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The Shape of Winter to Come

by Dan Giesin | October 15, 2019

For many skiers and snowboarders, October is a lot the days just before Christmas — the anticipation of tearing into the goodies is palpable but you just have to wait for Santa to deliver.

Oh, is he — or winter —ever gonna come?

There have been some early and highly provocative sightings: Huge dumps of September powder in the northern Rockies; early-October cold fronts blasting through the mountains of Colorado; a promise of major snowfall in the Cascades in the coming days; some resorts getting a jump-start on the season by spinning their lifts already (hello, A-Basin and Keystone), others cranking up the snow guns (hey, Killington).

You can just feel the excitement build.

And as we whet our appetite on these tantalizing precursors to winter, we can help but wonder: What will the main course be like?

For that we go to the experts — some more so than others — to gaze into their crystal balls and tell us what the winter of 2019-20 will be like. The short take: You can make of these predictions what you want; there’s something for everybody.

How the government sees it

For the “official” word about the coming season, we turn to the National Oceanic and Atmospheric Administration, which looks at trends and possibilities to make its forecasts. (Remember this caveat: Any weather predictions more than 10 days in advance should be accepted very warily.)

The NOAA long-range outlook for the December-February period calls for temperatures above average in Alaska, the Pacific Northwest, the Sierra Nevada, the Southwest and the East Coast mountains and slightly above average in the Rockies.

Precipitation amounts are expected to be above average in Alaska, the Northern Plains and the Great Lakes region while the rest of the American ski world will have an equal chance of above-average, average or below-average amounts of rain/snow.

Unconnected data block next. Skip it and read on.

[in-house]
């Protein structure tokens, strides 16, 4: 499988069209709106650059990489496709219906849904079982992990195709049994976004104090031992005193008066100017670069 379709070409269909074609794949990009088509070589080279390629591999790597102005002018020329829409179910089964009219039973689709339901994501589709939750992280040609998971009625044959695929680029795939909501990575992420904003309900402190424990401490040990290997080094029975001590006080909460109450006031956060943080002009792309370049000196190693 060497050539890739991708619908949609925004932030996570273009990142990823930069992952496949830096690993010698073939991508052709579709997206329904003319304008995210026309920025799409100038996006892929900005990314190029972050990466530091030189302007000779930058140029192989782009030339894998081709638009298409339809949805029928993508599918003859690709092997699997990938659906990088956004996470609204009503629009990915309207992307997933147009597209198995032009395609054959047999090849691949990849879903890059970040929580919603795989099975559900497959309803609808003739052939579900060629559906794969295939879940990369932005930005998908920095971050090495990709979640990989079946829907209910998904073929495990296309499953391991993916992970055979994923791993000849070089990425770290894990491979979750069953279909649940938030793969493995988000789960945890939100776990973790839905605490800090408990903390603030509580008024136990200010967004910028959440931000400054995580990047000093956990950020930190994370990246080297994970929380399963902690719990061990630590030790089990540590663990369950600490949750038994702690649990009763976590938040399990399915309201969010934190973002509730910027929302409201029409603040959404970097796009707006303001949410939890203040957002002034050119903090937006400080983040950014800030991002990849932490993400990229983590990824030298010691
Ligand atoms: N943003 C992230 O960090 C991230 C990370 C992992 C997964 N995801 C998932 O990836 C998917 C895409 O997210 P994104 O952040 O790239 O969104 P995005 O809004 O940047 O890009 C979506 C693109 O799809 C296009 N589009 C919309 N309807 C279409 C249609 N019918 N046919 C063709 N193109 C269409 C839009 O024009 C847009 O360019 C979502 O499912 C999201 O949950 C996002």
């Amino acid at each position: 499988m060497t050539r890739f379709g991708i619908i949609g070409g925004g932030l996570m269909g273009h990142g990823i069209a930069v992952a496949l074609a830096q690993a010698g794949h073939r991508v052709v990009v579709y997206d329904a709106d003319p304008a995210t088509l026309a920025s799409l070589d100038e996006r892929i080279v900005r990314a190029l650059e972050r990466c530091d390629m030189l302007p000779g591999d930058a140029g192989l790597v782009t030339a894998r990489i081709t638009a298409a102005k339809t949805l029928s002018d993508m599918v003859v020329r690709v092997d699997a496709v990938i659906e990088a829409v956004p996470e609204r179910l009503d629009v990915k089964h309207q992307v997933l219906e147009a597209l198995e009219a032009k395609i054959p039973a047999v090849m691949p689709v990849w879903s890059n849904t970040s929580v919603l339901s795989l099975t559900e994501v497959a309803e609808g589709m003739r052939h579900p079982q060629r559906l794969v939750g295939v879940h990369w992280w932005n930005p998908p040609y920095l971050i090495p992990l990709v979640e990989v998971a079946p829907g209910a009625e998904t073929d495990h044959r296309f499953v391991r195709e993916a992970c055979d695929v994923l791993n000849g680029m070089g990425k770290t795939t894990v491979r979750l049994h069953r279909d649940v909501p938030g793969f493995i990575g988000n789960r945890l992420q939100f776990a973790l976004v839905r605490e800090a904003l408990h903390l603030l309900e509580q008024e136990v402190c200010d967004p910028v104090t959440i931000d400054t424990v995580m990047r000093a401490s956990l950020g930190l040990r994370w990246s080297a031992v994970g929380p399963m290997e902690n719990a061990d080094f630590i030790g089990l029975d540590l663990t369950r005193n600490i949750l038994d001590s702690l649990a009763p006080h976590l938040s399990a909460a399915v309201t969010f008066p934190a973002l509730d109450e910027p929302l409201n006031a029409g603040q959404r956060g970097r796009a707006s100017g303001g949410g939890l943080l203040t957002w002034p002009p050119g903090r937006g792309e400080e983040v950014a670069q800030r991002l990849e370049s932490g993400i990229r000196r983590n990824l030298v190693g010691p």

As for the El Niño or La Niña effect, the analysts and number crunchers for America’s official weather prognosticator say there will be a 41 percent chance of the former, a 10 percent chance of the latter and a 49 percent chance that neither will occur. The NOAA predicted a weak to moderate El Niño last winter, and you saw what happened there, particularly in the Sierra.

What the Farmers have to say

For a less official outlook, let’s turn to the Old Farmer’s Almanac, which for the past 200+years has used “a mathematical and astronomical formula” to make its predictions.

They’re saying that the coming winter will be “wet or worse” in the western Pacific Northwest, “dry and chilly” in the Sierra, “low temps and deep powder” in the western, central and southern Rockies, “wet and wild” in New England and “a parade of snowstorms” across the northern tier of states from eastern Washington to the Great Lakes.

The Farmer’s Almanac, which hasn’t been around quite as long as the Old Farmer’s Almanac but uses a similar style of forecasting, says it will be “chilly with normal precipitation” in the Pacific Northwest and Northern Rockies, “cool with normal precipitation” in the Sierra, Wasatch and the Southwest, “frigid and snowy” down the spine of the Rockies from Montana to New Mexico, and “cold with a wintry mix” in New England.

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